Safeguarding: our progress

As part of our commitment to change in safeguarding, we have been working across the sector to drive forward better practice and standards.  

Over the last seven months, four working groups have collaborated on a series of projects and commissioned guidance and tools to improve safeguarding practices across these themes. 

Get more information and details on our projects and progress below.

If you’re a Bond member, you can also view draft versions of these outputs in our members’ area, including information on next steps and further consultation. 

Organisational culture change

NGOs cannot achieve change through policies and procedures alone: leaders need to deliver a bold and generational shift in culture within individual organisations and collaboratively across the sector. This means recognising and systematically challenging sexism, gender inequality and other power imbalances including age, race, disability, faith, sexual orientation and gender identity. The sector needs to establish a shared set of guidelines and standards for organisational cultures rooted in safeguarding, which leaders can sign up to and adhere to. 

Drawing on existing research and best practice in the sector, our working group is developing leadership commitments to create a safe culture across our sector. The core commitments for leaders will help establish a culture across all our organisations which supports safeguarding, tackles gender and other forms of inequality and prevents abuse. This will include positive and negative indicators for safeguarding cultures

See draft leadership commitments in our members’ area.

Employment cycle

A working group has collaborated with government and key agencies to develop improved background checks globally and within the UK. The group has also supported the development of an inter-agency scheme for the disclosure of safeguarding-related misconduct in recruitment processes within the humanitarian and development sector. 

Read more about the inter-agency scheme in our members’ area.

Reporting and complaints definitions and mechanisms 

Despite the many mechanisms for complaining or raising a concern, there is still under-reporting in the sector. We are considering how to overcome barriers to accessing complaints and whistle-blowing mechanisms. We are developing the following guidance for NGOs on safeguarding definitions and complaints mechanisms:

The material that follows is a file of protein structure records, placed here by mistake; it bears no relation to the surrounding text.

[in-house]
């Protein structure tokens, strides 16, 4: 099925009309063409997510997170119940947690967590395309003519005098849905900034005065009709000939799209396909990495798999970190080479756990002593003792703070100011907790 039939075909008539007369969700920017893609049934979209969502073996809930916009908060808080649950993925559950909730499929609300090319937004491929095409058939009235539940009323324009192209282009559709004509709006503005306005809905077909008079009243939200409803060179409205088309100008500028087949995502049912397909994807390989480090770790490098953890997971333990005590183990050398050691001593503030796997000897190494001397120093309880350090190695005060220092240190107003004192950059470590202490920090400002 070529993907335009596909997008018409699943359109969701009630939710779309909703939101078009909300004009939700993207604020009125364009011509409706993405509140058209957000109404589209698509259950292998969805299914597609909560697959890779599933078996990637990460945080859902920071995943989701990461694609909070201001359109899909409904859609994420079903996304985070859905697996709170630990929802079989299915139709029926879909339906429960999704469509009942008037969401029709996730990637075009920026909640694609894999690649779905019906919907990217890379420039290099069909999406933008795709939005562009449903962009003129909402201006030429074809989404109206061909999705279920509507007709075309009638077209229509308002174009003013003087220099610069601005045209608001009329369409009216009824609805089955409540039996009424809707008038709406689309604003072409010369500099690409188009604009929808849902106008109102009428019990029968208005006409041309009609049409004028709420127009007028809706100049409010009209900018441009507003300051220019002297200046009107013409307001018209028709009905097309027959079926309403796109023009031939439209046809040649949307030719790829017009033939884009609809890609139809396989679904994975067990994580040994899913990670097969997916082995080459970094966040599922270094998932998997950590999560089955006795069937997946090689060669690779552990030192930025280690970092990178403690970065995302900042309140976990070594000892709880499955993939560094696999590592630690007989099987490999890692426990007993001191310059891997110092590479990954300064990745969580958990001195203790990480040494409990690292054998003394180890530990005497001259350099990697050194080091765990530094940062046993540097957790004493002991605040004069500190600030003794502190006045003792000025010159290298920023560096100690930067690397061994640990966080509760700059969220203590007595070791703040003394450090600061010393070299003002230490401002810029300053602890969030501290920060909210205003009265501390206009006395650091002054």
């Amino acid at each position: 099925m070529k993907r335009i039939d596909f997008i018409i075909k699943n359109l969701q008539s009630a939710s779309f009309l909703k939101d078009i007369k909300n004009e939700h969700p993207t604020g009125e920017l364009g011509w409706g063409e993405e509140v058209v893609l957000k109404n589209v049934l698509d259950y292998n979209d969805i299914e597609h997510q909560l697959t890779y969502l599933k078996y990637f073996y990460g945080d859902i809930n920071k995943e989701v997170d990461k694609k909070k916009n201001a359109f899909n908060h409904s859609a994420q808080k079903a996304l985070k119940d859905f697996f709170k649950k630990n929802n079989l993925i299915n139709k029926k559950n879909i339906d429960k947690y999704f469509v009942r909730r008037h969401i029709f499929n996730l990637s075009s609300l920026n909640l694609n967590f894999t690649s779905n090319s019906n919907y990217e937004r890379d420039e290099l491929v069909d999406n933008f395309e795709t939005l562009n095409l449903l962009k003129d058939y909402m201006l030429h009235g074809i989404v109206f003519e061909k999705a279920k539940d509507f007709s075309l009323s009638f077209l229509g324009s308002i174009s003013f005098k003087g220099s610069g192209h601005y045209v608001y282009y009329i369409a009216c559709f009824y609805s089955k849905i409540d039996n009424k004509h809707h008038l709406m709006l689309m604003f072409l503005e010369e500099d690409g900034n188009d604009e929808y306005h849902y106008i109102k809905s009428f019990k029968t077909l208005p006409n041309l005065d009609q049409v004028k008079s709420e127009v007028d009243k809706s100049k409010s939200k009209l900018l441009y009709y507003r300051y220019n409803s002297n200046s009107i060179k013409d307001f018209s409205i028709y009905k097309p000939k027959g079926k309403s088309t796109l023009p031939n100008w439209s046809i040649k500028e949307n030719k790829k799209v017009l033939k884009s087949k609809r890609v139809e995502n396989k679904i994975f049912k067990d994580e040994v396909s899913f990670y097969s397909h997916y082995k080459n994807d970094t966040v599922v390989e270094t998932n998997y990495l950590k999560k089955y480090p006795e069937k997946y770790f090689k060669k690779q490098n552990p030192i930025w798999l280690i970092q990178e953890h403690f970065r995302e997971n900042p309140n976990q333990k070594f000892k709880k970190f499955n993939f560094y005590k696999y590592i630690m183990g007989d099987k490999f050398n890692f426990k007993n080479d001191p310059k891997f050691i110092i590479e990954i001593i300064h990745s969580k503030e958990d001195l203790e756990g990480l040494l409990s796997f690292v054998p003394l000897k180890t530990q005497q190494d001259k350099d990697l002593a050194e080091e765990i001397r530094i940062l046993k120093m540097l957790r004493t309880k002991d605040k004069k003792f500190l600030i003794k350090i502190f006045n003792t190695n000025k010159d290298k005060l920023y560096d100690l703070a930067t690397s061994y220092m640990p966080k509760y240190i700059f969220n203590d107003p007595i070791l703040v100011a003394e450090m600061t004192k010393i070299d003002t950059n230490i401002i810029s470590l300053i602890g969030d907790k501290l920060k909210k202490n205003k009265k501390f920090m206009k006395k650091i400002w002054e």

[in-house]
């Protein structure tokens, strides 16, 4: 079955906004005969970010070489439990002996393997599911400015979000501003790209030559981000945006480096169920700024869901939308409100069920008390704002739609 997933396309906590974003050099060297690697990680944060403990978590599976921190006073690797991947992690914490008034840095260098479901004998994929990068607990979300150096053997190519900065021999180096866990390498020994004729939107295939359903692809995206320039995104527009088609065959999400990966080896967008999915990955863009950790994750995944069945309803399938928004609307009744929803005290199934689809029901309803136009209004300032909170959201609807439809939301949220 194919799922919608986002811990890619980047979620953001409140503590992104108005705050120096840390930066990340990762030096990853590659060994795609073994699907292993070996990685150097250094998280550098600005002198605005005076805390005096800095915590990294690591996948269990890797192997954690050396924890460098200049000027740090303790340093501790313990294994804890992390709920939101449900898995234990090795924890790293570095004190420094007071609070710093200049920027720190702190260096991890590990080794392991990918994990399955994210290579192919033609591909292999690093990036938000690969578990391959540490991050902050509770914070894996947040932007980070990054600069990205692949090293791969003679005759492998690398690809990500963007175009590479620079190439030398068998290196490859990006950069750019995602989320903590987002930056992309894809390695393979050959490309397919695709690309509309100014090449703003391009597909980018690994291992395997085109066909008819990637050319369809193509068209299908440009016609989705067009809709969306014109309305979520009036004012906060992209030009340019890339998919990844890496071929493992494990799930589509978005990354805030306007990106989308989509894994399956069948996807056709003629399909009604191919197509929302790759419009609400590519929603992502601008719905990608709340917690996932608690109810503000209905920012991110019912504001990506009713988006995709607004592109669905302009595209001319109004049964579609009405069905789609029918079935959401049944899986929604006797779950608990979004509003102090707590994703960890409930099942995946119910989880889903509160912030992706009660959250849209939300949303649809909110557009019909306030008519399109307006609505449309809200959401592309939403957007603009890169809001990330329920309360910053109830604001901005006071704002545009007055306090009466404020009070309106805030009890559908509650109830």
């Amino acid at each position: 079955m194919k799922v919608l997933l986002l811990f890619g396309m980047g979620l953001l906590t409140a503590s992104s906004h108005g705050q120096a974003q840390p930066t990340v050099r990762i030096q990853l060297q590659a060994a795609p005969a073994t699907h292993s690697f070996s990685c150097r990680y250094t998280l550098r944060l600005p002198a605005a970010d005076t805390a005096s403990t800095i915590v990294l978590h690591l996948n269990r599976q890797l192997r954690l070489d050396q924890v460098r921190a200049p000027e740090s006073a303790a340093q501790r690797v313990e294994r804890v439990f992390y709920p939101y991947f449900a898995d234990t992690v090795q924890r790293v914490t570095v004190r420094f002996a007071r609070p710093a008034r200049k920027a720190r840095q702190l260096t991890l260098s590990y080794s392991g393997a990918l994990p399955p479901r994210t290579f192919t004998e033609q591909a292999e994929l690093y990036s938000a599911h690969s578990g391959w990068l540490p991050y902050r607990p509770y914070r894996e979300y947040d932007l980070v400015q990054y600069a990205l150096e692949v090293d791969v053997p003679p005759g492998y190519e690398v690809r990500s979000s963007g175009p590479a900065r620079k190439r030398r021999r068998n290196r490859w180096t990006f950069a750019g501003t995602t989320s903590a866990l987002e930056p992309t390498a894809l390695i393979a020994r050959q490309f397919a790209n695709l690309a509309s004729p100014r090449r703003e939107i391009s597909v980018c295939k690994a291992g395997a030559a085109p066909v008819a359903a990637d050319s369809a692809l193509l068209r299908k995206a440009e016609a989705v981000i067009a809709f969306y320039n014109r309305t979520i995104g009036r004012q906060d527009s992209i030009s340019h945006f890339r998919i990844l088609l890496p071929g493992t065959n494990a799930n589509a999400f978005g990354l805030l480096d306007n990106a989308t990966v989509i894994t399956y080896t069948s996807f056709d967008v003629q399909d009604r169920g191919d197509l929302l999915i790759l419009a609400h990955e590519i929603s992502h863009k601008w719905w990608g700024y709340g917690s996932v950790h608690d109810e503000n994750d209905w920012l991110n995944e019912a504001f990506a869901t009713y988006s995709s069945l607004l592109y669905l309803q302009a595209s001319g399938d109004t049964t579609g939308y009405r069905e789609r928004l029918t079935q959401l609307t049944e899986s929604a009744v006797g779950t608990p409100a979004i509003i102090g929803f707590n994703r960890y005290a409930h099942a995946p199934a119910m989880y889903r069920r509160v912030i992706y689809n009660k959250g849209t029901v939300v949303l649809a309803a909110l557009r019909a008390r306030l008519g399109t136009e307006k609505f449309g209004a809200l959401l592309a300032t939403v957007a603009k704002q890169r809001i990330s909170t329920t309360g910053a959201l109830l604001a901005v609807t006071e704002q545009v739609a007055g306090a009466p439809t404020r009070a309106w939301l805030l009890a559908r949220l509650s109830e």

• A set of definitions, mapping key definitions and terminology in relation to “sexual exploitation, abuse and harassment” and “safeguarding”.
  • A toolkit of essential elements of a reporting mechanism. This includes flowcharts to clarify the different mechanisms that organisations should use to receive, process and respond to safeguarding complaints quickly and effectively.
  • Four case studies to illustrate how elements and principles of robust reporting mechanisms would apply to real-life scenarios. The case studies will identify key actions, recommendations and selected questions for further consideration.

See draft versions of the above in our members’ area.

Transparent reporting 

A review of charities’ annual reports found that very few mentioned safeguarding and that there was little consistency in their approaches to reporting to the public and to regulators, like the Charity Commission.  We are reviewing existing practice and developing proposals and guidance to help NGOs report transparently on aspects of sexual exploitation and abuse

The guidance will set out a minimum reporting threshold for organisations and suggests how reporting should be undertaken annually. It will not be prescriptive about where reports should be made or in what form. Charities may choose whether they report in their annual report and accounts, in a separate accountability report, on their website or elsewhere.  A draft guidance and details of consultation will be shared shortly in our members’ area. 

Good practice for trustees 

The Charity Commission for England and Wales states the duties of trustees include taking reasonable steps to protect those connected with the charity from harm. Trustees of UK NGOs are grappling with how to ensure that they fulfil their duties in relation to safeguarding.  

We have developed a good practice guide for trustees on safeguarding.  This guidance is intended for the boards of international NGOs registered as charities in the UK. This good practice guide supplements the Charity Governance Code on the specific area of safeguarding governance for UK NGOs.  Supplementary guidance is also being developed, to help trustees with implementation and good practice examples.  

Access the safeguarding space in our members’ area to view draft versions of these outputs, and information on next steps and further consultation.